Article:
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Archive for Monday, May 28, 2007

KU plane maps tornado’s destruction

Kansas Biological Survey program offers online images of Greensburg after May 4 storm

May 28, 2007

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Mike Houts, left, and Kevin Dobbs, employees of the Kansas Biological Survey at Kansas University, have been working on gathering and processing high-resolution aerial photos of Greensburg since a tornado destroyed the town. In the aftermath of the tornado that hit Greensburg on May 4, the Kansas Applied Remote Sensing Program, a research unit within the Kansas Biological Survey, deployed KU's Cessna 182, equipped with a research-grade aerial imaging system, to Kiowa County to collect images. They can be seen online at www.kars.ku.edu.

Mike Houts, left, and Kevin Dobbs, employees of the Kansas Biological Survey at Kansas University, have been working on gathering and processing high-resolution aerial photos of Greensburg since a tornado destroyed the town. In the aftermath of the tornado that hit Greensburg on May 4, the Kansas Applied Remote Sensing Program, a research unit within the Kansas Biological Survey, deployed KU's Cessna 182, equipped with a research-grade aerial imaging system, to Kiowa County to collect images. They can be seen online at www.kars.ku.edu.

This is a Natural Color Mosaic of Greensburg taken May 14 by the Kansas Applied Remote Sensing Program. More aerial images of Greensburg can be found at <a href="http://www.kars.ku.edu">www.kars.ku.edu</a>.

This is a Natural Color Mosaic of Greensburg taken May 14 by the Kansas Applied Remote Sensing Program. More aerial images of Greensburg can be found at <a href="http://www.kars.ku.edu">www.kars.ku.edu</a>.

Several Kansas University researchers are providing a bird's-eye view of Greensburg, the Kansas town wiped out by a tornado early this month.

A team from the Kansas Applied Remote Sensing Program, part of the Kansas Biological Survey, spent about an hour flying over Greensburg on May 14 in a two-seater Cessna 182. The plane has a softball-size hole cut in the bottom and is equipped with a roughly $30,000 camera and computer system to take high-resolution aerial photographs.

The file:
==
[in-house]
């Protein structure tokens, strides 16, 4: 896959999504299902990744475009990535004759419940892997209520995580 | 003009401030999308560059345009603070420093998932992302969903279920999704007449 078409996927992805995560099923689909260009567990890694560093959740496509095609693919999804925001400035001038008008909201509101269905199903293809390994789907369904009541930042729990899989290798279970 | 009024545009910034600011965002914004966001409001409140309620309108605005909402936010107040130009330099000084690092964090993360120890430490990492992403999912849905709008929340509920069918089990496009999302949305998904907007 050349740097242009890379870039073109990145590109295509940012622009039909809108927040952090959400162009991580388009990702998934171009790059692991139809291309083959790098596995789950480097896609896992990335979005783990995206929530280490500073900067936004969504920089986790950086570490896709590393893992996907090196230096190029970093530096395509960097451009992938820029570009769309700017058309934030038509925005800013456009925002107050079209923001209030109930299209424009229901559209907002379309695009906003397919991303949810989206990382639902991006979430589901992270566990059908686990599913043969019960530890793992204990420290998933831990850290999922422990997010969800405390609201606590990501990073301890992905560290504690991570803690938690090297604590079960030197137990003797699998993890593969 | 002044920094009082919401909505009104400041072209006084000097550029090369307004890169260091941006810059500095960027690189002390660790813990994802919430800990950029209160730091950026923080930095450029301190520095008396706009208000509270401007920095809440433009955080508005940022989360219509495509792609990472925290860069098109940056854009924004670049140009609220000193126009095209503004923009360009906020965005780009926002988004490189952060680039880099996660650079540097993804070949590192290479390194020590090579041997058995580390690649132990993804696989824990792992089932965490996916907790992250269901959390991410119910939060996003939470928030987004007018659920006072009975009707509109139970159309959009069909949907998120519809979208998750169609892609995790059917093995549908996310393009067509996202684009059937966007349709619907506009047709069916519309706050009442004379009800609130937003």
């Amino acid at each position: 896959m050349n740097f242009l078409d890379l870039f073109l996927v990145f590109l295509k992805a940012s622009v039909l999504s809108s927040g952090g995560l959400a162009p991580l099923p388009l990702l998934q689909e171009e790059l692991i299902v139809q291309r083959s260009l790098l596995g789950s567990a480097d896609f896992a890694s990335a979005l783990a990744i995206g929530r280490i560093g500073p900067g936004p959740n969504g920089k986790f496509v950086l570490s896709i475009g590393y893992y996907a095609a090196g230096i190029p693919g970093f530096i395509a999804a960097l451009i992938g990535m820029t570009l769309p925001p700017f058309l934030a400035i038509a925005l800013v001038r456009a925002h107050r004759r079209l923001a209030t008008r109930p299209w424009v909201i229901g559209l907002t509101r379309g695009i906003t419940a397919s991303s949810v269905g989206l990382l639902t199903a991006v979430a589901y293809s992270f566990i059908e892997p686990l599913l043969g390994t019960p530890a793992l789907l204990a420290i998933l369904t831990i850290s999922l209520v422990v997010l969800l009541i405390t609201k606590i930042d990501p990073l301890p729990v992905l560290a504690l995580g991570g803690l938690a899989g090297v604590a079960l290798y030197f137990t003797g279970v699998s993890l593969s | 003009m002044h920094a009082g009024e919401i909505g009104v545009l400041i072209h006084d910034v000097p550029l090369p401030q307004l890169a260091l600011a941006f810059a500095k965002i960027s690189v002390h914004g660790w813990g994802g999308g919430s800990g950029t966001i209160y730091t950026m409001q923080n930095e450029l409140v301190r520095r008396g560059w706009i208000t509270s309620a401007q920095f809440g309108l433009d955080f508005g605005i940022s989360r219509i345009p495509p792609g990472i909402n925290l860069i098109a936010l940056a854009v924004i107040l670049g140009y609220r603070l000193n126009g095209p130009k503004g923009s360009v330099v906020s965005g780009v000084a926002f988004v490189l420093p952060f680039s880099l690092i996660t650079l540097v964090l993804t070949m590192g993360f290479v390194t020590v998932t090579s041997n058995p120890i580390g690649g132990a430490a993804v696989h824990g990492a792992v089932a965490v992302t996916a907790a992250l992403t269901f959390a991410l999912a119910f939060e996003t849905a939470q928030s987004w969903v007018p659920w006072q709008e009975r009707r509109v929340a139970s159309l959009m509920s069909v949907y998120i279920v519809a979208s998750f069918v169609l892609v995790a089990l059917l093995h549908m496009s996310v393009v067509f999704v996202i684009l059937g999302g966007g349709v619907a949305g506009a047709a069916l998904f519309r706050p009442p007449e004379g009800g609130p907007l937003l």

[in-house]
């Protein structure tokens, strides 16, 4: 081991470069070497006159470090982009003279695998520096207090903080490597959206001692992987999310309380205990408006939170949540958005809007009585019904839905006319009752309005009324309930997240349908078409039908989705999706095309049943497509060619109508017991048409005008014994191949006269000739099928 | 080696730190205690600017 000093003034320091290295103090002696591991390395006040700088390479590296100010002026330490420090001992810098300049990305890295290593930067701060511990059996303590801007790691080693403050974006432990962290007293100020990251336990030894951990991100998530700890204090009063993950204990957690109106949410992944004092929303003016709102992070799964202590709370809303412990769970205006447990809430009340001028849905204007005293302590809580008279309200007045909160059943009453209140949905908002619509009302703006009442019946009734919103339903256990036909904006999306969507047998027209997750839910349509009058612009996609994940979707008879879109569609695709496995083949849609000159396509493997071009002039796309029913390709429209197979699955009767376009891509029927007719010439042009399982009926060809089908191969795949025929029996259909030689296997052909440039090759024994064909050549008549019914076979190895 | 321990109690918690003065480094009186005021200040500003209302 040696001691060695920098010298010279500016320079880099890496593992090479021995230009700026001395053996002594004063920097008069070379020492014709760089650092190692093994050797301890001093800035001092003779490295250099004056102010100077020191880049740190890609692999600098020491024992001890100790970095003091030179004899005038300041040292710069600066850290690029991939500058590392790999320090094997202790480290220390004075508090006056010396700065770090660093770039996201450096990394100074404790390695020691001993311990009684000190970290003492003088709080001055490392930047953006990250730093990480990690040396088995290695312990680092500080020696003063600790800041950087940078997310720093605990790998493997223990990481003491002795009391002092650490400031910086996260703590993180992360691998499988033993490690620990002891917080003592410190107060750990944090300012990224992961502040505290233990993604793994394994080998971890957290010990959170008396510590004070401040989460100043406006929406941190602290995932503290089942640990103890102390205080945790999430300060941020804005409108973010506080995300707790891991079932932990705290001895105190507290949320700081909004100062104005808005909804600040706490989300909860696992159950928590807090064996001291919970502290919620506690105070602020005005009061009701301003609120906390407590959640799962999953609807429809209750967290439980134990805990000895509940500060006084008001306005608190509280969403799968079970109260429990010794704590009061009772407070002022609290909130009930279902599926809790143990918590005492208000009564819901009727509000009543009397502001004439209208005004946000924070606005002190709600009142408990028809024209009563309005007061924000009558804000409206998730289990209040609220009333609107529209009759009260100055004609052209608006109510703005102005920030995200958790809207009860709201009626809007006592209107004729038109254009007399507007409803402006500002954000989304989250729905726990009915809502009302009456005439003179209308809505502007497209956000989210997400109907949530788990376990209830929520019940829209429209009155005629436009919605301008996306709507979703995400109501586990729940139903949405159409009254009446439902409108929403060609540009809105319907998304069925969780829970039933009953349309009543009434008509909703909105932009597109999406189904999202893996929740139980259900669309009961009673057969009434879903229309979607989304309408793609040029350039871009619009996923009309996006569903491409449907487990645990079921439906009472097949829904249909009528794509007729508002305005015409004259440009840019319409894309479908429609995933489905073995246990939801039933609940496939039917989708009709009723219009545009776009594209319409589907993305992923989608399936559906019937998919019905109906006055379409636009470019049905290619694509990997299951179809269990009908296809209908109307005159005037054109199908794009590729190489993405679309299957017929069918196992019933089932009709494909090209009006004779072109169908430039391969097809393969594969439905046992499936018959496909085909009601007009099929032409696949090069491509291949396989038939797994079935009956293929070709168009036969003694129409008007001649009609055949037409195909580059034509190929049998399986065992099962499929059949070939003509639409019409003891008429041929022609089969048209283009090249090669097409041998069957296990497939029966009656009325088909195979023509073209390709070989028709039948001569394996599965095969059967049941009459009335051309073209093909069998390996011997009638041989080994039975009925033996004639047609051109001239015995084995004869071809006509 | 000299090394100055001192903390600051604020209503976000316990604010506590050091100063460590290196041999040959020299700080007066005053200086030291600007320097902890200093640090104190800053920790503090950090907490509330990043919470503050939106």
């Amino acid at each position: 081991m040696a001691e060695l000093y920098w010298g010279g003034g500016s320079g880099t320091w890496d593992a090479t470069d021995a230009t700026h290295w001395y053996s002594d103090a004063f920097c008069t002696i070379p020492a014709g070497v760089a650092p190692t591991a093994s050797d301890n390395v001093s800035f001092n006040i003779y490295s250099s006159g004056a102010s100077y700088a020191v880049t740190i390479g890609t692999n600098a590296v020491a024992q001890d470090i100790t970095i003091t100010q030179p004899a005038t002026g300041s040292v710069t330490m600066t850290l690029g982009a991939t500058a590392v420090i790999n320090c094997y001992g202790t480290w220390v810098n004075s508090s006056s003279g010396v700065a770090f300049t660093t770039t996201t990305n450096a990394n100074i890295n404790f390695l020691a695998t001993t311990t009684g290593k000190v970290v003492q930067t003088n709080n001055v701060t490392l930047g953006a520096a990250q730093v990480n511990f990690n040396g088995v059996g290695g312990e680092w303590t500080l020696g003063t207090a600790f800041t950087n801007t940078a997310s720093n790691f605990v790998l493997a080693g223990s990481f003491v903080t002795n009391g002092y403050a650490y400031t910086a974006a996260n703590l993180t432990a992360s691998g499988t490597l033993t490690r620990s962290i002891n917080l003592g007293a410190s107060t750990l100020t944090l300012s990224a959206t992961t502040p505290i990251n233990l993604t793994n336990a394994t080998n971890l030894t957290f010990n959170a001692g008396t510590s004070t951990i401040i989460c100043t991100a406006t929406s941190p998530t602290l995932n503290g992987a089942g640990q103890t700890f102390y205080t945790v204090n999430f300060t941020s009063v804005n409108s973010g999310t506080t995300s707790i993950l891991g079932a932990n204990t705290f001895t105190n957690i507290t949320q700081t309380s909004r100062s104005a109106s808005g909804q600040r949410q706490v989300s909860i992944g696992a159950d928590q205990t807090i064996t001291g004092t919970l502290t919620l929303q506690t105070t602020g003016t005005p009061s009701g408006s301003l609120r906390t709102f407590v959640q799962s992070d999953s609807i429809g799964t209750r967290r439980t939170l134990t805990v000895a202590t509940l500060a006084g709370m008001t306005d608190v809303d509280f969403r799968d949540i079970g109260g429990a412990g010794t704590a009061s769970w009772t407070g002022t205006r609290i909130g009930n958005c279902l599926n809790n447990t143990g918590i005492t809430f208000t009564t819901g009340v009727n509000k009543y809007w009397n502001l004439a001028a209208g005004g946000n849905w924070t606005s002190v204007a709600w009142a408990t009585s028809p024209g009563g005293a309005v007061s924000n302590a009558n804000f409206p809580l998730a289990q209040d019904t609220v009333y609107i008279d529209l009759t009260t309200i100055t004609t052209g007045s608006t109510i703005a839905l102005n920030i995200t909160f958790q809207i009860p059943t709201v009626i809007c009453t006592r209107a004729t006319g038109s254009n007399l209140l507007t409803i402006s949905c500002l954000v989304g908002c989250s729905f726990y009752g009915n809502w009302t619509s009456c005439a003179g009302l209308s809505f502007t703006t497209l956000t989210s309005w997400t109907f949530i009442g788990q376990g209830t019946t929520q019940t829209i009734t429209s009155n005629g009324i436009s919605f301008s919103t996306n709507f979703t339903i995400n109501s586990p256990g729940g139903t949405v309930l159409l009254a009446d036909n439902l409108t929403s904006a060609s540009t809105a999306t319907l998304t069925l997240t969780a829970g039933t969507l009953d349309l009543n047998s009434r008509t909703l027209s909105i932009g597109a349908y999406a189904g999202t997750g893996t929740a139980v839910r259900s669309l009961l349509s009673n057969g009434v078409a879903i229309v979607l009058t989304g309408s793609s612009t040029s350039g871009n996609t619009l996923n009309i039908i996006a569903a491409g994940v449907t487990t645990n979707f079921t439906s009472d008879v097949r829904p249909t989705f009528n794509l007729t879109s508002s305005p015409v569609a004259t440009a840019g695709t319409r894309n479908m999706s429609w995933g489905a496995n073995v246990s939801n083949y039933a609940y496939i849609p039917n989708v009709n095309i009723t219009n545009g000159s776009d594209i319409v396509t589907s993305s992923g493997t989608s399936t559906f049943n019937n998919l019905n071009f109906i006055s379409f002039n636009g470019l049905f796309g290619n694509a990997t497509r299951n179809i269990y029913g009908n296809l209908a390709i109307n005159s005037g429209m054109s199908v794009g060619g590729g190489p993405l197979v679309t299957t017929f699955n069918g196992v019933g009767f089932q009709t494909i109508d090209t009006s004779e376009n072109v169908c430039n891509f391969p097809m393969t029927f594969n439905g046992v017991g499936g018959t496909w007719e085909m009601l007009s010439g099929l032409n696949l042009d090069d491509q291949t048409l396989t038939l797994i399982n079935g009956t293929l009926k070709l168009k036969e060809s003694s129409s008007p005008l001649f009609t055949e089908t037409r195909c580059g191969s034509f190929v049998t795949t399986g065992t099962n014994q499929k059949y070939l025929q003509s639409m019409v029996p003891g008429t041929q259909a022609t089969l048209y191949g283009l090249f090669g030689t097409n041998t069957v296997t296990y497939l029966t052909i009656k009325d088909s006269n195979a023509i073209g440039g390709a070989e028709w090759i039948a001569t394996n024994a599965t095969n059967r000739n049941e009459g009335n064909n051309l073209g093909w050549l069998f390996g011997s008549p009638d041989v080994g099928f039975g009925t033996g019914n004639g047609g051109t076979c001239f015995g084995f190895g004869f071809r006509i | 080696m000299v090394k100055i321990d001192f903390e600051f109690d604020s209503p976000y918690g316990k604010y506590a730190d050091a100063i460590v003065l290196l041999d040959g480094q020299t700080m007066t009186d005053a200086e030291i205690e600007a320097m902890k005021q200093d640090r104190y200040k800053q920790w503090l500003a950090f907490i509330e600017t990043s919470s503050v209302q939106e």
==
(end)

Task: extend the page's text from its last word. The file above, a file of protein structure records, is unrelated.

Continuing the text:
"From the air, you really just see the full extent of everything. You can take in the whole picture at once and just see the sheer size of the destruction that happened," said Mike Houts, a research assistant with the Kansas Biological Survey who rode in the plane.

The result is a set of digital maps - or "geospatial data" in scientists' terminology - showing the town at the detail level of roughly one pixel per 1.5 feet. Houts said it was the most complete aerial mapping of Greensburg since the tornado hit.

KU put the images online so that government agencies, private companies and anyone else can download them and overlay them with other data, such as the location of underground storage tanks or property lines.

Kevin Dobbs, a Kansas Biological Survey employee who worked to assemble and publish the maps, said they were downloaded roughly 300 to 400 times in the first week they were online. He said he knew the Kansas Department of Health and Environment was interested in using the images to coordinate waste disposal, but other than that he's not sure exactly how they'll be used.

"We made it available to anybody who wants to use it," he said. "We didn't want to create any barriers."

KU has used the plane for about seven years, mainly to map vegetation at places including Yellowstone National Park and Fort Riley. The camera shoots images in normal color and in infrared, which causes green plants to stand out in contrast to other materials.

The Greensburg trip cost about $3,000 and was paid for through the Kansas Geographic Information Systems Policy Board, a division of the state's Department of Administration.

Comments

compmd 6 years, 10 months ago

DrPhugoid, it certainly is a cool toy. Personally, I think showing people the experimental type passenger warning sticker scares them enough before they look inside. They will not believe you when you tell them that it flies fine. :)

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DrPhugoid 6 years, 10 months ago

Yeah that's one of my cool toys and it gives me a kick to see people scared to fly in it!

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compmd 6 years, 10 months ago

That 182 is only a two-seater because the interior has been completely stripped out. Its easier to run cables and place sensor equipment in the aircraft that way. Directly behind the pilot's seat is an instrumentation rack where there would otherwise be another seat. Its a scary little airplane on the inside, but she's done a lot of good work. I'm glad to see that KU was able to use it to help with the Greensburg disaster.

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